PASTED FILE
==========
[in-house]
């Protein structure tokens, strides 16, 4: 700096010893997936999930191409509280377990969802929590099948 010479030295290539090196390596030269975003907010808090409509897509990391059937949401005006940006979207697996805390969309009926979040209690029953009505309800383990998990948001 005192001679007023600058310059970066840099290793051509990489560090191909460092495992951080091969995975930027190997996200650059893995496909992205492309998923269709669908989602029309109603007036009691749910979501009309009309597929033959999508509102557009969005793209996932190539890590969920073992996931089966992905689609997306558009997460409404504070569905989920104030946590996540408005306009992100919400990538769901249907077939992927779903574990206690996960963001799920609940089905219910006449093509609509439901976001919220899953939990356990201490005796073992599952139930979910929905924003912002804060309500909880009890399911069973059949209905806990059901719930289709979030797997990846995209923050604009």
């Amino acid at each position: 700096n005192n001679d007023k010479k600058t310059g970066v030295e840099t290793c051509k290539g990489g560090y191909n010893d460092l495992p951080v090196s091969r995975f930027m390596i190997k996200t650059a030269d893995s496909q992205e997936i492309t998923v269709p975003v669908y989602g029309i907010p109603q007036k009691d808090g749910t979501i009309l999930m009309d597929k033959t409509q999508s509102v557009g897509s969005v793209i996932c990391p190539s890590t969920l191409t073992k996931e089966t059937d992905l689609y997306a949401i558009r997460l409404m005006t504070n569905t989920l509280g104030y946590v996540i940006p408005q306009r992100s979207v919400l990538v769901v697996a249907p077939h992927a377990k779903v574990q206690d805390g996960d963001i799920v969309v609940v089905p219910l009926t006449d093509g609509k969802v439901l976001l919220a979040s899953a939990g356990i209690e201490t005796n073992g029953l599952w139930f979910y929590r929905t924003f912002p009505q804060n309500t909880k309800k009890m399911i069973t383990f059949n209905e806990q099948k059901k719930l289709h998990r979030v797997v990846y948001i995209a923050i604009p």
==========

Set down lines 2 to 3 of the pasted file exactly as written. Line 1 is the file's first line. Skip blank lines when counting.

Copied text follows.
């Protein structure tokens, strides 16, 4: 700096010893997936999930191409509280377990969802929590099948 010479030295290539090196390596030269975003907010808090409509897509990391059937949401005006940006979207697996805390969309009926979040209690029953009505309800383990998990948001 005192001679007023600058310059970066840099290793051509990489560090191909460092495992951080091969995975930027190997996200650059893995496909992205492309998923269709669908989602029309109603007036009691749910979501009309009309597929033959999508509102557009969005793209996932190539890590969920073992996931089966992905689609997306558009997460409404504070569905989920104030946590996540408005306009992100919400990538769901249907077939992927779903574990206690996960963001799920609940089905219910006449093509609509439901976001919220899953939990356990201490005796073992599952139930979910929905924003912002804060309500909880009890399911069973059949209905806990059901719930289709979030797997990846995209923050604009």
């Amino acid at each position: 700096n005192n001679d007023k010479k600058t310059g970066v030295e840099t290793c051509k290539g990489g560090y191909n010893d460092l495992p951080v090196s091969r995975f930027m390596i190997k996200t650059a030269d893995s496909q992205e997936i492309t998923v269709p975003v669908y989602g029309i907010p109603q007036k009691d808090g749910t979501i009309l999930m009309d597929k033959t409509q999508s509102v557009g897509s969005v793209i996932c990391p190539s890590t969920l191409t073992k996931e089966t059937d992905l689609y997306a949401i558009r997460l409404m005006t504070n569905t989920l509280g104030y946590v996540i940006p408005q306009r992100s979207v919400l990538v769901v697996a249907p077939h992927a377990k779903v574990q206690d805390g996960d963001i799920v969309v609940v089905p219910l009926t006449d093509g609509k969802v439901l976001l919220a979040s899953a939990g356990i209690e201490t005796n073992g029953l599952w139930f979910y929590r929905t924003f912002p009505q804060n309500t909880k309800k009890m399911i069973t383990f059949n209905e806990q099948k059901k719930l289709h998990r979030v797997v990846y948001i995209a923050i604009p």